2. Distinguish specific objects that need to be tracked and filter out “noise”
Focuses the detections in the AOI such as specific parking bays, traffic lights, etc. Therefore, objects outside the AOI are not counted. Our algorithm automatically identifies if there has been a change in the position of the AOI, which implies the camera has moved and will automatically calibrate and come up with new AOI coordinates.
*Object: object required to be detected for counting ie: people and vehicles
Why: Object detection and tracking cameras usually detect all objects encountered in the whole field of view of the camera. This means that a lot of unwanted ‘noise traffic’ that should not be counted in the readings that gets detected. Some physical infrastructures near the AOI can make it difficult to mount cameras at the right position to effectively focus on a particular AOI. Our algorithm allows for the camera to be mounted at the ideal angle to the AOI, then filters out the ‘noise traffic’.
Another approach is to create AOI boundaries in the field of view is to virtually map it out in the FOV and only consider the detection objects within the spatiacoordinates
3. Monitor wait times
All the objects detected within the AOI are fed into their corresponding data pipelines to generate occupancy and wait times.
Why: Councils can use this information to assess the traffic and pedestrian wait time and make informed decisions around improving the area. Improvements include adjusting pedestrian crossing times accordingly during peak hours and traffic lights for vehicles.
4. Monitor vehicle occupancy times
Stationary objects such as parked vehicles can be detected within the AOI where the length of time an object has been stationary for is also monitored. Alerts can then be sent to customers if the object has been stationary for over the threshold period, suggesting overstay.
Why: Councils can gain information about parking occupancy rates, which allows them to adjust parking times to get optimal use from the parking spaces. Receiving alerts of when vehicles have stayed beyond the parking limit will help councils enforce parking limits and encourage parking turnover.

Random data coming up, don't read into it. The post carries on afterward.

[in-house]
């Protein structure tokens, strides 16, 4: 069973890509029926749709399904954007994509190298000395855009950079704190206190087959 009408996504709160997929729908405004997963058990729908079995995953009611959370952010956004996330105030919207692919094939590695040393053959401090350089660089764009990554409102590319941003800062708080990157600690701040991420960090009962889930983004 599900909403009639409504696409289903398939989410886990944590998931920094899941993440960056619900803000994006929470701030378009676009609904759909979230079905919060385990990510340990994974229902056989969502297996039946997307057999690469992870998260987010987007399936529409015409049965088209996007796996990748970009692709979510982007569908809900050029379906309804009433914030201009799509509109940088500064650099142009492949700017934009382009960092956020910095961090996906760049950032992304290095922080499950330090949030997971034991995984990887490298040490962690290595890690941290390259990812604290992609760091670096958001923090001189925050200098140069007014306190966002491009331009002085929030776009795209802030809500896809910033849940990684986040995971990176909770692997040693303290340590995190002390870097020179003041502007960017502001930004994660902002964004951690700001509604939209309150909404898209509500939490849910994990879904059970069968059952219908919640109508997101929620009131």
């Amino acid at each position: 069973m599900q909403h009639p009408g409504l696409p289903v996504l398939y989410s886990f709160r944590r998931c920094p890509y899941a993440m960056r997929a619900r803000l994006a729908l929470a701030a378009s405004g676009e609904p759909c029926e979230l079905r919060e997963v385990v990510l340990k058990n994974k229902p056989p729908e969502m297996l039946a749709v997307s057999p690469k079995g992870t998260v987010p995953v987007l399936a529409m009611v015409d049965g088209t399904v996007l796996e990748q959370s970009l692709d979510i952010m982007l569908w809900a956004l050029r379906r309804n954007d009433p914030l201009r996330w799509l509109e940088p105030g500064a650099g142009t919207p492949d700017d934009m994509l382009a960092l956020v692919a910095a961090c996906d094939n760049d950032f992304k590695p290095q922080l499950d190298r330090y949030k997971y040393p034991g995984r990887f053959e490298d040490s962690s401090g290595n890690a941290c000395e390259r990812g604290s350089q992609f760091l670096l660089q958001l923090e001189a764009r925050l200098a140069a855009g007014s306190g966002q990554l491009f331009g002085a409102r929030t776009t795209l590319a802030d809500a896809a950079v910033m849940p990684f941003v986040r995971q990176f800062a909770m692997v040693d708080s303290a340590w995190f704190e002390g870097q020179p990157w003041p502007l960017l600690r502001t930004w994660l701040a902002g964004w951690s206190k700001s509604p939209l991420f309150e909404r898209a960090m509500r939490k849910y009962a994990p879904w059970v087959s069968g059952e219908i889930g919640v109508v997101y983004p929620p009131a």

5. Collect trip details and derive the number of passengers who board and alight from a particular vehicles (bus, taxi, etc.)
Cameras can detect and count objects such as different vehicles types as well as count how many people board and alight these vehicles during different times of the day. Councils can use this information to keep track of vehicle usage trends during certain times throughout the day.
Why: Knowing how public transport is used in the community allows councils to make educated decisions on improving their transport system. Improvements include adjusting bus frequency and timetables to cater to peak hour commuters, allocating more taxi zones and implementing traffic controls to ensure commuters and vehicle congestion is avoided during peak hours.
6. Detect collisions between a vehicle and person in an AOIP.
Cameras can detect objects in the AOI during collisions and define whether the object is a vehicle or person.
Why: Councils can determine the causes of reoccurring accidents at certain AOI (traffic lights, drop off bays, bus zones, etc.) and make educated decisions on implementing road and traffic management plans to reduce accidents.
With these advanced capabilities integrated into TransportDeck, Outcomex can provide the transport industry with end-to-end solutions that offer smart and accurate metrics, giving them a better understanding of traffic patterns and in turn helping improve transport network operations and better planning of their resources.
In the next 12 months, Outcomex look into fine tuning the patent’s algorithms, in particularly the trip detection feature. In addition, we will be advancing our algorithms to detect and differentiate between models of cars, types of taxis (standard, wheel-chair accessible etc), and the age and gender of passengers.
We will also be integrating our software into other features outside the transport industry where object counting and detection is required, such as at large-crowd venues, stadiums and event environments. Features includes tracking queue lengths and queue movement to estimate waiting times and people counting to manage venue capacity.
Outcomex also have plans to develop and patent new software using AI/ML capabilities which will cater to the retail industry and assist with use cases such as security and theft detection.
TransportDeck is a complete IoT solution designed for the transport industry. Where some technology and service providers only offer one component, TransportDeck provides end-to-end capabilities. This includes sensors and devices, network and connectivity, data processing and the TransportDeck application.
Read more about TransportDeck here